The writings of Rémi Brague, winner of the 2012 Ratzinger Prize, about Islam offer the sort of unflinching and detailed analysis often missing from papal utterances
I. Lumen Gentium, the Dogmatic Constitution on the Church of Vatican II, states that the Mohammedans “profess their faith as the faith of Abraham, and with us they worship the one, merciful God who will judge men on the last day” (par 16). At first sight, that statement appears friendly and matter-of-fact; the “faith” of Muslims is evidently thought to be the same “with us”. We “agree” about a last judgment and a merciful God who is one. This mutual understanding apparently comes from Abraham. This way of putting the issue argues to a common origin of Judaism, Christianity, and Islam, each of which “appeared” in history at different times—the New Testament some twelve hundred years after Abraham and Islam some seven hundred years after the time of Christ.
But when we examine what each tradition means by unity, worship, judgment, and mercy, we hesitate to affirm that they mean the same things by the same words. And the assumed agreement that God is one provides little basis for further agreement about what flows from it. Islam confronts religion and politics as we know them with questions of the true and the false, with questions of life and death. Seemingly both fascinated and paralyzed, we watch Christians and others killed or beheaded before our very eyes in the most brutal manner. The great Monastery of St. Elijah near Mosul in Iraq, dating from the 600s AD, was recently not just destroyed, but pulverized, not for any military reason but to erase any sign of historic Christian presence there. This is a foretaste of what will happen to other Christian churches and buildings if this Islamic expansion continues.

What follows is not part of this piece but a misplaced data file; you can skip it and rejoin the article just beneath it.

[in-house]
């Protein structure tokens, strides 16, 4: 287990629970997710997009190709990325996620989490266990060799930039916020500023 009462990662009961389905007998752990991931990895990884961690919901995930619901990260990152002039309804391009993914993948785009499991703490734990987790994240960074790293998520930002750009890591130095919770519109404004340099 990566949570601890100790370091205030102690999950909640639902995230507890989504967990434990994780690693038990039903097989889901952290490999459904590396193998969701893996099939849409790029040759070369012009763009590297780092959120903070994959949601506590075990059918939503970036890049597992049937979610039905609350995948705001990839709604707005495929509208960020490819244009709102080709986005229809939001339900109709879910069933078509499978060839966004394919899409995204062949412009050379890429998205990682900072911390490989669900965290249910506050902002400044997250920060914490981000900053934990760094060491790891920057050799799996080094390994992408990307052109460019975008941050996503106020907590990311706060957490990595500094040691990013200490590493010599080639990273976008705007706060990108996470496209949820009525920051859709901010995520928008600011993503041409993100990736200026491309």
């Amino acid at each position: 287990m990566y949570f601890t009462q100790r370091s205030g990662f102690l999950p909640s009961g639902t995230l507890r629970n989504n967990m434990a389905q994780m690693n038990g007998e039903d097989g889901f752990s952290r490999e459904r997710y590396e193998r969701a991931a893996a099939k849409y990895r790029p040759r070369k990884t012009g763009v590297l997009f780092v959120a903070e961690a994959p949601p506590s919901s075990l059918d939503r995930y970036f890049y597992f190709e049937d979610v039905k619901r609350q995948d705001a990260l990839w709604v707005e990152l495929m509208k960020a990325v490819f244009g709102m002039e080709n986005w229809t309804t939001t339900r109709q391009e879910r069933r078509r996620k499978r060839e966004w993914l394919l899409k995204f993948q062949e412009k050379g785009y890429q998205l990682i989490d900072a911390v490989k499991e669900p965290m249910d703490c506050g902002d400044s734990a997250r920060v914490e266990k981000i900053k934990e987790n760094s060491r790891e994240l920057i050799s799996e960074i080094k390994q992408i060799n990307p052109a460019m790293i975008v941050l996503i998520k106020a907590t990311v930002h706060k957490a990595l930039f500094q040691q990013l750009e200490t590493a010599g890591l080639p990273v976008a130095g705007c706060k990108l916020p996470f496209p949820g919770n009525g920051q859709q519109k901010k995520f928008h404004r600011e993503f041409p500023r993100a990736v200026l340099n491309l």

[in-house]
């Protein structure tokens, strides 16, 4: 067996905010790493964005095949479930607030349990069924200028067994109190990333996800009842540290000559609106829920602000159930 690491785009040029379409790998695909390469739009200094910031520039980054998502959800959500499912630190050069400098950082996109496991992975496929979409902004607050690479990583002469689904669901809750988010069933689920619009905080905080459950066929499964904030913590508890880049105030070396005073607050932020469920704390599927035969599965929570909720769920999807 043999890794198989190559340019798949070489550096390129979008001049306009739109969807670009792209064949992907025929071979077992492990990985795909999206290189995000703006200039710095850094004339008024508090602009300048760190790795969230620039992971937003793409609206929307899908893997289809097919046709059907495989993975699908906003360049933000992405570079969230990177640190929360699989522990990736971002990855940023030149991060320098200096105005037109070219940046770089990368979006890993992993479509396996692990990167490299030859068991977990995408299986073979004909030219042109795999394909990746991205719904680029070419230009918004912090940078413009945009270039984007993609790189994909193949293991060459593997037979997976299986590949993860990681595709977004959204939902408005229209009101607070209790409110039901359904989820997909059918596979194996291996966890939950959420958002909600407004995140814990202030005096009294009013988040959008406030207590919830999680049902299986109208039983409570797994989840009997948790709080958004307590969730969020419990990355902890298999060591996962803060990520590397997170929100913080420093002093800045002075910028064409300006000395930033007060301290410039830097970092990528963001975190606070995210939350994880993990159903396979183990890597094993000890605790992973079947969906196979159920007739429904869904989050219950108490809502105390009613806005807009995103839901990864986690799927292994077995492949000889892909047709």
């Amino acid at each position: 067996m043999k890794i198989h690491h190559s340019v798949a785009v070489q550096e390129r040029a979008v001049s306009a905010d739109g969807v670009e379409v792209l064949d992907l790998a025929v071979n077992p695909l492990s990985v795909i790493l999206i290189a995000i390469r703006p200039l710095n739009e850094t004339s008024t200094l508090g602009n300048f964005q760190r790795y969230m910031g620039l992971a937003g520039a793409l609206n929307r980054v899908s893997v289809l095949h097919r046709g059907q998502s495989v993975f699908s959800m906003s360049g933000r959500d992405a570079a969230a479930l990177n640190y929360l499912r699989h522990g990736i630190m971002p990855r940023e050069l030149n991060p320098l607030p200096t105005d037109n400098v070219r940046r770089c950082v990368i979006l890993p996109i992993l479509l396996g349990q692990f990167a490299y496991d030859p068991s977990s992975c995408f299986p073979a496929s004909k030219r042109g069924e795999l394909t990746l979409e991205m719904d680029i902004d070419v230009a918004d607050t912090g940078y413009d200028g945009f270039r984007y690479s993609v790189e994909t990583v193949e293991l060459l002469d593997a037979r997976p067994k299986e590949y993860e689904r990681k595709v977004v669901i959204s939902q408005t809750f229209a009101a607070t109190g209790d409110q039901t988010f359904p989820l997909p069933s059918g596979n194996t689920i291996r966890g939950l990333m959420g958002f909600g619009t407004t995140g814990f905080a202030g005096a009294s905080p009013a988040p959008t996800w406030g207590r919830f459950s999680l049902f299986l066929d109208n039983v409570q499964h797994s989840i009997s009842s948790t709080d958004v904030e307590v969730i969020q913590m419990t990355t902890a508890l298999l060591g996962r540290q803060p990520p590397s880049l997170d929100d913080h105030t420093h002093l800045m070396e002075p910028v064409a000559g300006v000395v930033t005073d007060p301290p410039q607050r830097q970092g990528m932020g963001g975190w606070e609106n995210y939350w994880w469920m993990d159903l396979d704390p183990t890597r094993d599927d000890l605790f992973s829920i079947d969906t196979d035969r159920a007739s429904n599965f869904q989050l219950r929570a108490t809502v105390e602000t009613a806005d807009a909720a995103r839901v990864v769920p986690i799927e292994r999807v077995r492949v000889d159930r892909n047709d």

These killings and destructions are considered a judgment, so it is claimed, on a corrupt society that refuses to accept the will of Allah as the norm of how to live. We also hear of women molested even in front of European cathedrals as if such deeds are “rights”. Indeed, the women are said to be themselves the “causes” because they do not attire themselves as Muslim law requires everywhere. The victims thus cause the crimes—not the “true” believers who carry out the assults.
We know also of blatant discrimination against non-Muslims in all Muslim lands. But again this is said to be a “right” of every people to decide who is or is not a citizen and what its laws are. Nor are such brutal activities new or unjustified within Muslim thought. They have been present in one form or another ever since Islam began in the seventh century. There is a philosophic consistency about them. Many ways to come to terms with this abiding conduct, however, are currently proposed to render it less violent. Many, including Pope Francis (Evangelium Gaudium #253), maintain that the “true” Islam is “peaceful”; the “violence” is presented as an aberration unrelated to Islam, not the norm.
When it comes to understanding the implications of these Islamic things, no one is more insightful than the French philosopher and historian, Rémi Brague, winner of the 2012 Ratzinger Prize, a professor in both Paris and Munich, and author of books including The Law of God, The Legend of the Middle Ages, and On the God of the Christians. In an essay in the French journal, Commentaire (Spring 2015), entitled “Sur le ‘vrai’ islam”, he addressed himself to a consideration of the Pope’s view that “true” Islam is a “peaceful” religion. Brague noted that no pope is an “authority” within Islam to define what it is….